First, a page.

Television

'Star Trek: Discovery' Gets September Premiere Date On CBS & CBS All Access, Season 1 Split In Two (deadline.com) 242

Nellie Andreeva, writing for Deadline: Star Trek: Discovery will debut Sunday, September 24, with a special broadcast premiere on the CBS TV network airing 8:30-9:30 PM. The first as well as the second episode of the sci-fi series will be available on-demand on CBS All Access immediately following the broadcast premiere, with subsequent new episodes released on All Access each Sunday. Originally slated for a January 2017 premiere, Star Trek: Discovery's debut was first pushed to May and then to fall 2017. At CBS' upfront presentation, the company announced that Star Trek: Discovery's first-season order had been increased from 13 to 15 episodes. The expanded season now will be split into two. The first eight episodes will run Sundays from September 24 through November 5. The season then will resume with the second chapter in January 2018. The break also will allow the show more time for postproduction on latter episodes.
Encryption

Microsoft, Accenture Team Up On Blockchain-based Digital ID Network (reuters.com) 53

Accenture and Microsoft are teaming up to build a digital ID network using blockchain technology, as part of a United Nations-supported project to provide legal identification to 1.1 billion people worldwide with no official documents. From a report: The companies unveiled a prototype of the network on Monday at the UN headquarters in New York during the second summit of ID2020, a public-private consortium promoting the UN 2030 Sustainable Development Goal of providing legal identity for everyone on the planet. The project aims to help individuals such as refugees prove who they are in order to gain access to basic services such as education and healthcare. Blockchain, first developed as a public ledger of all transactions in the digital currency bitcoin, is increasingly being used to securely track data in other fields.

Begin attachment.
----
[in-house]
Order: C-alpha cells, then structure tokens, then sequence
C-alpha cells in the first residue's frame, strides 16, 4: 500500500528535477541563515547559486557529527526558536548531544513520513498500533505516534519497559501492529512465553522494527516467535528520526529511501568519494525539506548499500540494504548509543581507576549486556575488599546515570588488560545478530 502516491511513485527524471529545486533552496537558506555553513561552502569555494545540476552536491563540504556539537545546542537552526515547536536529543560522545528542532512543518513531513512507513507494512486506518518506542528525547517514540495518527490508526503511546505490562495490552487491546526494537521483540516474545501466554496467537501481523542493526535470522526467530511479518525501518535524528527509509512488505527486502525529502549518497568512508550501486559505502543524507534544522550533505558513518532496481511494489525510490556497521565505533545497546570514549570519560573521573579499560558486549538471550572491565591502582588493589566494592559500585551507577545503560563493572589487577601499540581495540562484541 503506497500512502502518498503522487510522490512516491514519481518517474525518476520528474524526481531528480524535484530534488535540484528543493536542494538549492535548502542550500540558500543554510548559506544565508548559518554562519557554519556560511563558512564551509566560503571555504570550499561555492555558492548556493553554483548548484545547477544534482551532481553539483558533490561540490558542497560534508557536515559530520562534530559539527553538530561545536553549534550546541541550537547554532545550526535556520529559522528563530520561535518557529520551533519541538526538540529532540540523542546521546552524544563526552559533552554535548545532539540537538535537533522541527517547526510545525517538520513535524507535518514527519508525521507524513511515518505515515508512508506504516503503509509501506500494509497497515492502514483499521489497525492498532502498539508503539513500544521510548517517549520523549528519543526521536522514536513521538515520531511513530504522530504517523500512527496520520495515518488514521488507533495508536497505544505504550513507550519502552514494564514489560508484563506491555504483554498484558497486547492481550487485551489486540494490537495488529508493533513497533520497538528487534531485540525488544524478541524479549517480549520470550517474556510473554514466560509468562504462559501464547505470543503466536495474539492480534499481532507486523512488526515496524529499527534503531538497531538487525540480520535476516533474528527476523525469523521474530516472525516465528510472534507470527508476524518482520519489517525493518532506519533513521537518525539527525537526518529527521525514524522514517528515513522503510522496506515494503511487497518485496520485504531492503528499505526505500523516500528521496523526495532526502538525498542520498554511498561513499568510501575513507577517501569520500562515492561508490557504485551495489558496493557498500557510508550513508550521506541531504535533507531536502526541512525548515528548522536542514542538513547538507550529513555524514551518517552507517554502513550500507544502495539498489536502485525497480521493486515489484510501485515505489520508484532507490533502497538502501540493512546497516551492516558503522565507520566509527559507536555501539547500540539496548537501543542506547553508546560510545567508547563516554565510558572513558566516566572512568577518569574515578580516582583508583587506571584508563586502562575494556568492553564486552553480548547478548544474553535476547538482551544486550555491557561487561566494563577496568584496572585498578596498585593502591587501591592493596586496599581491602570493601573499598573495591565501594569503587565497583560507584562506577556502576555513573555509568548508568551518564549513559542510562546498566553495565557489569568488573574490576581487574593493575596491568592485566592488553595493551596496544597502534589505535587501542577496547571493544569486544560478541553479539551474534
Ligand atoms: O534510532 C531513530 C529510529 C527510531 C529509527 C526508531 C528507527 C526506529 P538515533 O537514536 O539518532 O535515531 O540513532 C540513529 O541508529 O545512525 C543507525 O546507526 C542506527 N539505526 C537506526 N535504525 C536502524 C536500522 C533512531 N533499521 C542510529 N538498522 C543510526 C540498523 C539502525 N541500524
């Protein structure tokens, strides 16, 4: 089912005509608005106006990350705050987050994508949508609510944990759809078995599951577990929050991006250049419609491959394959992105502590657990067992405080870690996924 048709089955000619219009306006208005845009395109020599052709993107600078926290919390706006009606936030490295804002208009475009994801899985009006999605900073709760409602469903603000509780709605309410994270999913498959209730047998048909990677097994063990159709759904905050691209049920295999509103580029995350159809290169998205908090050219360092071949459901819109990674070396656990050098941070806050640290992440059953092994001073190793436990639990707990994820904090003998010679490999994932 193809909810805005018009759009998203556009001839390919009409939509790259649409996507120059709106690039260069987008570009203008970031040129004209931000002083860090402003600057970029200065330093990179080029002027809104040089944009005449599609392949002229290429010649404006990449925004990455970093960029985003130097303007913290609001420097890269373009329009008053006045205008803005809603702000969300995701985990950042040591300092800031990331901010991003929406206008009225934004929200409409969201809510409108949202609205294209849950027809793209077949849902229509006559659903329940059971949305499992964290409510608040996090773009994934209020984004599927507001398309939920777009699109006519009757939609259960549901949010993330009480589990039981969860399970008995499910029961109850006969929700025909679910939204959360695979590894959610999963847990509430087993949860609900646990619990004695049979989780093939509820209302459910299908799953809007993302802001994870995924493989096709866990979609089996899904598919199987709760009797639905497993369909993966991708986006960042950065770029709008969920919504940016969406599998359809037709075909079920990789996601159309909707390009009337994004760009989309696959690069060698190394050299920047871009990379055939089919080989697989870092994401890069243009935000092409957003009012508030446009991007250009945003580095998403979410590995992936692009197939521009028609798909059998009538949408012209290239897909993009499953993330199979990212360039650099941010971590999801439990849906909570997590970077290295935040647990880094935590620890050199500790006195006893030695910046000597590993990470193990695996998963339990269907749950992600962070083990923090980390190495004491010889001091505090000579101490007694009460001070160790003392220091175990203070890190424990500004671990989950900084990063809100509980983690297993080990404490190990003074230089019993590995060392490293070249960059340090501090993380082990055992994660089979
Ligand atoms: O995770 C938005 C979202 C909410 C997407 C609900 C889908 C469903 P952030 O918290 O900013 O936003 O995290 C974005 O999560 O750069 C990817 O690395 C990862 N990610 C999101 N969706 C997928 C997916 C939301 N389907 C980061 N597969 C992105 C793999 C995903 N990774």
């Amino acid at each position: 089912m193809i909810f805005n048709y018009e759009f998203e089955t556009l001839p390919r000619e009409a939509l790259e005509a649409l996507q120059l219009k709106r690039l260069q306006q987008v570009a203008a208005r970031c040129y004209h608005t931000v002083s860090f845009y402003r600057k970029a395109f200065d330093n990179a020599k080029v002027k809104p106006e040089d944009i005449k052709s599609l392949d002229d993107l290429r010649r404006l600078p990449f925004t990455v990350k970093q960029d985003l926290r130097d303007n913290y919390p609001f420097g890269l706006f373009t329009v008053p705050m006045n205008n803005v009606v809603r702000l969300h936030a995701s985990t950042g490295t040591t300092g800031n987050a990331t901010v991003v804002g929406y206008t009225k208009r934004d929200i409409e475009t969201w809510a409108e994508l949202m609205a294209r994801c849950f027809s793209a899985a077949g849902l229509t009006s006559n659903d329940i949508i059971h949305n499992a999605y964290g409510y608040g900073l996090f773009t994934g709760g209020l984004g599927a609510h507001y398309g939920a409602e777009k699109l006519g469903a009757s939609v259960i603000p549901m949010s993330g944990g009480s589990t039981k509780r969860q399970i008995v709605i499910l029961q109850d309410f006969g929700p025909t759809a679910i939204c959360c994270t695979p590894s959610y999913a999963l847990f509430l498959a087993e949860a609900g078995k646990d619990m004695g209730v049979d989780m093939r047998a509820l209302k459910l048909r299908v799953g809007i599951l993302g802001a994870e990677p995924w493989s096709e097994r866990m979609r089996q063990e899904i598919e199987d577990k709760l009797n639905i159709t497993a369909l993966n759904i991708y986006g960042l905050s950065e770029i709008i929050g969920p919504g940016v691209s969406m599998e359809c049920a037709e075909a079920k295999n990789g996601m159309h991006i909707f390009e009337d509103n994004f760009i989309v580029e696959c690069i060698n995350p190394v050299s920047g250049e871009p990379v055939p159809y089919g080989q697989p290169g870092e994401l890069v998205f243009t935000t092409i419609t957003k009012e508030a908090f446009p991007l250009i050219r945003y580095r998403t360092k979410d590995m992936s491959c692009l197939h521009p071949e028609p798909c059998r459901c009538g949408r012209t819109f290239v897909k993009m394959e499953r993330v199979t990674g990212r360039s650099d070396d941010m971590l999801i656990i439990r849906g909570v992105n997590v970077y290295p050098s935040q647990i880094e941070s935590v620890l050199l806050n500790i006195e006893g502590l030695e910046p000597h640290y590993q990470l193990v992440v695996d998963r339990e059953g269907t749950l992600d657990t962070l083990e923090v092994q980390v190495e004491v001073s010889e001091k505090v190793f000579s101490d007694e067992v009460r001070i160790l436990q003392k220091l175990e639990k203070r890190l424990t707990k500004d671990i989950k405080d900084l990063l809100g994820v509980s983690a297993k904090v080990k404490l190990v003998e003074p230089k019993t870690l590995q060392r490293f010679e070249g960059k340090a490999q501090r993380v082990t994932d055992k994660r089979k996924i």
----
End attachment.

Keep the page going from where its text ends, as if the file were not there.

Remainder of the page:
United States

Louisville's Fiber Internet Expansion Opposed By Koch Brothers Group (usatoday.com) 230

Slashdot reader simkel shared an article from the Courier-Journal: A group affiliated with the Koch brothers' powerful political network is leading an online campaign against Mayor Greg Fischer's $5.4 million proposal to expand Louisville's ultra-fast internet access... Critics argue that building roughly 96 miles of fiber optic cabling is an unnecessary taxpayer giveaway to internet service providers, such as Google Fiber, which recently announced plans to begin building its high-speed network in the city. "Fundamentally, we don't believe that taxpayers should be funding broadband or internet systems," said David Williams, president of the taxpayers alliance, which is part of industrialists Charles and David Koch's political donor network... The group says $5.4 million is a misuse of taxpayer funds when the city has other needs, such as infrastructure and public safety.